If you are a recent graduate, a law student, or a lawyer who has only worked for one employer, limiting your lawyer resume to one page may be an easy task. If on the other hand you are an experienced lawyer, or one that has made several transitions, limiting your lawyer resume to one page may be a tall order. In that case, you may need an additional page. However, you can still enjoy the benefits of the "single page" lawyer resume format if you capture the most relevant information on the first page of your resume.
Myth #1: Keep it to one page. If you've been around the block a few times, written (or rewritten) your resume a time or two, and applied for several jobs, this is a no-brainer. Nonetheless, I'm constantly surprised at the number of competent professionals who think that they have to squeeze their entire career history onto a single 8½ x 11" sheet of paper. Often, this leads to shrinking margins, tiny fonts, and even (heaven forbid) compressed character spacing. Don't do that to yourself. Obviously, you don't want to get carried away here (see myth #4). You're not writing a biography. Nonetheless, it's perfectly appropriate for a seasoned professional to take up to three pages.
To be effective, your resume must be written in the most appropriate format for your total experiences, especially your work history. Choosing the best format is crucial and should be carefully designed by a certified professional resume writer to produce a powerful credential. The three most prominent resume formats are chronological, functional, and the combination, or hybrid, the chronological format being the most used and liked by human resources people for the ease of following applicants' work history and professional focus and development. This format also highlights any breaks, or gaps, in the chronology of employment, sometimes raising a "red flag."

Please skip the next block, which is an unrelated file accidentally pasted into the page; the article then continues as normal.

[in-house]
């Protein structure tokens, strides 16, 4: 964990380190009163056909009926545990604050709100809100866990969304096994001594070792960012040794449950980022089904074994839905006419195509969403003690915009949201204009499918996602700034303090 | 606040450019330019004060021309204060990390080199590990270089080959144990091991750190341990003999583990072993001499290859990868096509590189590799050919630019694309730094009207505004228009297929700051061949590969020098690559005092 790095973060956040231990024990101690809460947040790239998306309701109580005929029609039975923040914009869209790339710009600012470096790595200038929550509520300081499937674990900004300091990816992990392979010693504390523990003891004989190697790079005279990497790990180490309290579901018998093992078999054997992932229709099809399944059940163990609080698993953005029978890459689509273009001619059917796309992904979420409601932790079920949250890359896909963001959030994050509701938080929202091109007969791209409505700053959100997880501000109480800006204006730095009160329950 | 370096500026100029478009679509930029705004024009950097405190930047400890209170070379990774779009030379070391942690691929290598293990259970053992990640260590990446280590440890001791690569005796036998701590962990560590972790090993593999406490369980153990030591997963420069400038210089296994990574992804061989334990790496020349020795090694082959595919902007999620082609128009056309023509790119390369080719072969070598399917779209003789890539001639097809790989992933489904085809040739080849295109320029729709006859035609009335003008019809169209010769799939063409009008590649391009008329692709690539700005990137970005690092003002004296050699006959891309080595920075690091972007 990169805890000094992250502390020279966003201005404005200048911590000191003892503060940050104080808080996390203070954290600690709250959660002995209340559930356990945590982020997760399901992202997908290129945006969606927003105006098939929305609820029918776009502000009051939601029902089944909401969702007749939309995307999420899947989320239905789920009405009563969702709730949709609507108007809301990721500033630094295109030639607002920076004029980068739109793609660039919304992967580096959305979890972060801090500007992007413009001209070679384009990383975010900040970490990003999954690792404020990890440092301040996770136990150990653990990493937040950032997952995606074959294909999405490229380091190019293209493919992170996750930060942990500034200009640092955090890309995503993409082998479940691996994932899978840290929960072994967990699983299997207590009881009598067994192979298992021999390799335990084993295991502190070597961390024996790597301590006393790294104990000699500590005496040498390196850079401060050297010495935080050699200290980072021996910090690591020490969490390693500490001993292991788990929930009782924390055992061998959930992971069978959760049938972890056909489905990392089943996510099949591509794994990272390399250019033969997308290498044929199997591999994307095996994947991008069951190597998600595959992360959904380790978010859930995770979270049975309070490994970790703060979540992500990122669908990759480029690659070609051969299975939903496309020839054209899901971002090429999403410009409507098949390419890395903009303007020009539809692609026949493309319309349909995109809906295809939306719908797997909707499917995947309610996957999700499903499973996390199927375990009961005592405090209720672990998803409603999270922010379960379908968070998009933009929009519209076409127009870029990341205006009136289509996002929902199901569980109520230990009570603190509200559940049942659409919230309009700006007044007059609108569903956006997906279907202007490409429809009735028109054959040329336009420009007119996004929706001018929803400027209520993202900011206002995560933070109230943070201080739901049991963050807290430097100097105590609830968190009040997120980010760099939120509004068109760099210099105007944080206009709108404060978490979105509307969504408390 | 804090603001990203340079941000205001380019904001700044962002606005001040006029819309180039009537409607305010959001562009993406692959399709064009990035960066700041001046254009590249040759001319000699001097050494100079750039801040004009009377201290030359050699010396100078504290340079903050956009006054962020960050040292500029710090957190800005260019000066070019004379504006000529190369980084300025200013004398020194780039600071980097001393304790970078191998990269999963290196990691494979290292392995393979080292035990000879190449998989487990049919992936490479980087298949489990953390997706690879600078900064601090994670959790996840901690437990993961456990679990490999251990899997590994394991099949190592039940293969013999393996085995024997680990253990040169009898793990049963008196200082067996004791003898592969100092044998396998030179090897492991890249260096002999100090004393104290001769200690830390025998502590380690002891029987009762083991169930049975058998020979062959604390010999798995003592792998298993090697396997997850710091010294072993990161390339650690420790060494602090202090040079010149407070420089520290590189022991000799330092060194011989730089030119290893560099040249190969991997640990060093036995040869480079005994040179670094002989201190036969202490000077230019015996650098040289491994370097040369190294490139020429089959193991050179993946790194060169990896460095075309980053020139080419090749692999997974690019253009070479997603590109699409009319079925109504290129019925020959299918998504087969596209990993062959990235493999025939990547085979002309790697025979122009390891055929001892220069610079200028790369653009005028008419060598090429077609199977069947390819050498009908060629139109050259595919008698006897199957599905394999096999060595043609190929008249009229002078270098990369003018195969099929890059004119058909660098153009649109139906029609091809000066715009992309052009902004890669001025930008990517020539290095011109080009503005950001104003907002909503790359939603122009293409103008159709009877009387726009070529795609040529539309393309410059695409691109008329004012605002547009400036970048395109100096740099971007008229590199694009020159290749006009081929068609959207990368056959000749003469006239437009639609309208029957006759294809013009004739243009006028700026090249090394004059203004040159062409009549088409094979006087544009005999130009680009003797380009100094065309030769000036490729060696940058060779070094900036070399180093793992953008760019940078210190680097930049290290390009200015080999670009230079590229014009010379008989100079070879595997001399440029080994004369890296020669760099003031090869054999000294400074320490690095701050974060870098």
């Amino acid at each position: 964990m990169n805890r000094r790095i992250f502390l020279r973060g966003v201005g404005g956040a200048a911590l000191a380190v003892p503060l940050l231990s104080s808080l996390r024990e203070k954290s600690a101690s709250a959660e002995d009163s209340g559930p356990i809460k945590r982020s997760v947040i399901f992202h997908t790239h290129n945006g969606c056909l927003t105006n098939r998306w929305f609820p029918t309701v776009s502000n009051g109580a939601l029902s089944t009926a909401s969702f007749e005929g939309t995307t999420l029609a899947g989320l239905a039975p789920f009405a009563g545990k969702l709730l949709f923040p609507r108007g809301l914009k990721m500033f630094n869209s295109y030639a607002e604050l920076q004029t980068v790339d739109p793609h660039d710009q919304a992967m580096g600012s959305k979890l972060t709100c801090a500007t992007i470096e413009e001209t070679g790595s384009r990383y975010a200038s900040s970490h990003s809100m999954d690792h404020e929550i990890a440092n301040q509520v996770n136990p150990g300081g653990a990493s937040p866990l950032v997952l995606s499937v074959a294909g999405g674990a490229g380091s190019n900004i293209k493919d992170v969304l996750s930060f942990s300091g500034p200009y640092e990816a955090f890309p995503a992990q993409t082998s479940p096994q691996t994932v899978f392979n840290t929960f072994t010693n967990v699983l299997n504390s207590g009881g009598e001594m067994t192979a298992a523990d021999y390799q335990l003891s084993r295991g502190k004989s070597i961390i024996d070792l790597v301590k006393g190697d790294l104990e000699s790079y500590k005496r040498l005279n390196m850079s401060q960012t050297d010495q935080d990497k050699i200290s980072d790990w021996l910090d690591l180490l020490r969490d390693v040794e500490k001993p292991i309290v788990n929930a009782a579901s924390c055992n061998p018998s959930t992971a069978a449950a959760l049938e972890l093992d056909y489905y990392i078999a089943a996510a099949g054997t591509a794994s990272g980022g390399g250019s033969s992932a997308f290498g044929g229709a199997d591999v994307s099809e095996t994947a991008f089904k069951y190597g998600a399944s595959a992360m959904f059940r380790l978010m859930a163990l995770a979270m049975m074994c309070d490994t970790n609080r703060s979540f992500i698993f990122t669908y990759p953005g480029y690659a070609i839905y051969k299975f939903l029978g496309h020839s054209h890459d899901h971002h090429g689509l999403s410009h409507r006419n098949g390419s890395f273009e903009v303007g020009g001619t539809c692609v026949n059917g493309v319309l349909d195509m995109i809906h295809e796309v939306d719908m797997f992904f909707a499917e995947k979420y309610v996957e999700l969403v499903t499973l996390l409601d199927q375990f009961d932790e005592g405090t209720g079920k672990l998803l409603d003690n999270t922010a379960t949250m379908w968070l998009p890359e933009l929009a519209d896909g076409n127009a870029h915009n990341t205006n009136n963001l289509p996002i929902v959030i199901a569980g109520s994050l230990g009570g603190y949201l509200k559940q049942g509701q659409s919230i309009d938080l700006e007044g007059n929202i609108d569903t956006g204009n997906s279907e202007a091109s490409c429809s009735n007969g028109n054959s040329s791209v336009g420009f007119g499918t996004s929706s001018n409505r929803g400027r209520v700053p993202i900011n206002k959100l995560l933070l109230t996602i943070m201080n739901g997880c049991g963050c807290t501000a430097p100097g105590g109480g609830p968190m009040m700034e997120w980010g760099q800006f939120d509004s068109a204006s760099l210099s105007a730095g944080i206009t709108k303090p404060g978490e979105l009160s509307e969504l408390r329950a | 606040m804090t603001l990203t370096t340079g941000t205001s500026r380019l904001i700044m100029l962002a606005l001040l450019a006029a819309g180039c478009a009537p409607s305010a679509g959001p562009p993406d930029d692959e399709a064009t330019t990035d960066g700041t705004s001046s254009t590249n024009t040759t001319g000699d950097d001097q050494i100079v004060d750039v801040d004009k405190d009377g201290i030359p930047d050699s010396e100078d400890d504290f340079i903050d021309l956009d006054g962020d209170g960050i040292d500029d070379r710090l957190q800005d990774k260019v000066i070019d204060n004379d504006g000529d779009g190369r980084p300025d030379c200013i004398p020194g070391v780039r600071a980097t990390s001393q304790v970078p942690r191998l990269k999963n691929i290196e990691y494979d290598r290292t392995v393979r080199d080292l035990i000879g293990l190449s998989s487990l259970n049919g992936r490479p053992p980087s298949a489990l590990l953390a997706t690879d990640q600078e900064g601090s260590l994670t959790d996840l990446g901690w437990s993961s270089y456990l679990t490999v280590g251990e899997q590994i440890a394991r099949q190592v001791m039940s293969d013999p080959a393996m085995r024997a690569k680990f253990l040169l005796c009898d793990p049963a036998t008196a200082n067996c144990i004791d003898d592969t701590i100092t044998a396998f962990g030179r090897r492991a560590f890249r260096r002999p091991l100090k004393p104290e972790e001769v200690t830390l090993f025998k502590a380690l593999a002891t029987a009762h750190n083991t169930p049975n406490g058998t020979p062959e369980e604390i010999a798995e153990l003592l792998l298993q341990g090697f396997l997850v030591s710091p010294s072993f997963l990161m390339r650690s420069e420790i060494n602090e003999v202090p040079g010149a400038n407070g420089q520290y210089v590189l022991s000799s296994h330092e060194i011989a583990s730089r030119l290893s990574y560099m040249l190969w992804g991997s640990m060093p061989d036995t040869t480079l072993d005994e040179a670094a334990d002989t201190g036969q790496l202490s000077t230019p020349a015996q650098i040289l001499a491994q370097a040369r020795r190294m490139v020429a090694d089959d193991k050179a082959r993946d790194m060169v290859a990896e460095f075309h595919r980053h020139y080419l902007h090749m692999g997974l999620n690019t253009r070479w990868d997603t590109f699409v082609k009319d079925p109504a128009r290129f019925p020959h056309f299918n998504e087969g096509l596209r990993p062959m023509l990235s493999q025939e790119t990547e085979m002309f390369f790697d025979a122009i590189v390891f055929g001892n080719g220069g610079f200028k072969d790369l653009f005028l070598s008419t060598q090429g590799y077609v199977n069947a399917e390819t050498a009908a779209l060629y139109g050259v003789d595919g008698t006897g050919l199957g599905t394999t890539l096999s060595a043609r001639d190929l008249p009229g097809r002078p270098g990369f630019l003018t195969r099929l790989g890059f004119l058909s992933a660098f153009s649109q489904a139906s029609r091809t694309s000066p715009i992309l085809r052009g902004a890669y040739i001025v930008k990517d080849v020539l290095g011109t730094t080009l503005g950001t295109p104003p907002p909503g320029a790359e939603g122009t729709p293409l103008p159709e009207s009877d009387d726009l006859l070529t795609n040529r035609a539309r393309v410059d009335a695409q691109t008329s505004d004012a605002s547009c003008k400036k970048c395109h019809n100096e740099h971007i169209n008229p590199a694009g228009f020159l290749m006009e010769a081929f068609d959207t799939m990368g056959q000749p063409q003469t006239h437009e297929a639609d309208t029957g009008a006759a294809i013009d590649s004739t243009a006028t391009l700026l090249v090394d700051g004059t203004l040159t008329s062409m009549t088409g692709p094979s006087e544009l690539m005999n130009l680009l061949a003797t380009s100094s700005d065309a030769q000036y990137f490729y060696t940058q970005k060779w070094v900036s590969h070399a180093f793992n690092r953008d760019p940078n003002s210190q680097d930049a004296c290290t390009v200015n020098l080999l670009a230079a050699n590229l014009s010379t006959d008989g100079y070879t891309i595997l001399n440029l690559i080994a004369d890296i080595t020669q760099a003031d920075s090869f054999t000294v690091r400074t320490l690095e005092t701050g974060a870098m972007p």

A video resume firm can also help you find the best keywords to use on your resume. A lot of HR professionals use candidate screening software that look for specific keywords related to the job. If your resume doesn't have those keywords, the software will kick your resume out of the candidate pool without ever being seen by human eyes. The resume professional will be able to help you get your resume through the software process, so it is actually seen by a real person.
There are a couple of exceptions to this rule. Some federal or state jobs may require this information, in which case you should only include the information specifically requested. Another exception to this rule is if you are sending your legal resume abroad. Sometimes including age, marital status, race, and/or religion is acceptable if the resume is being sent outside of the United States. In that case, you should check with local recruiters as to what is proper to include in the legal resume.
Properly used, video resumes can be an excellent format to showcase job experience as well as polished communications skills. There is still a novel aspect to video resumes so making still shows a willingness to embrace new technology and think outside the box. As long as applicants understand a company's resume submission policies, as well as ensure that their video is professional and in a venue a potential employer may frequent, it increases the chances this new form of resume can help and not hinder their chances of finding employment.
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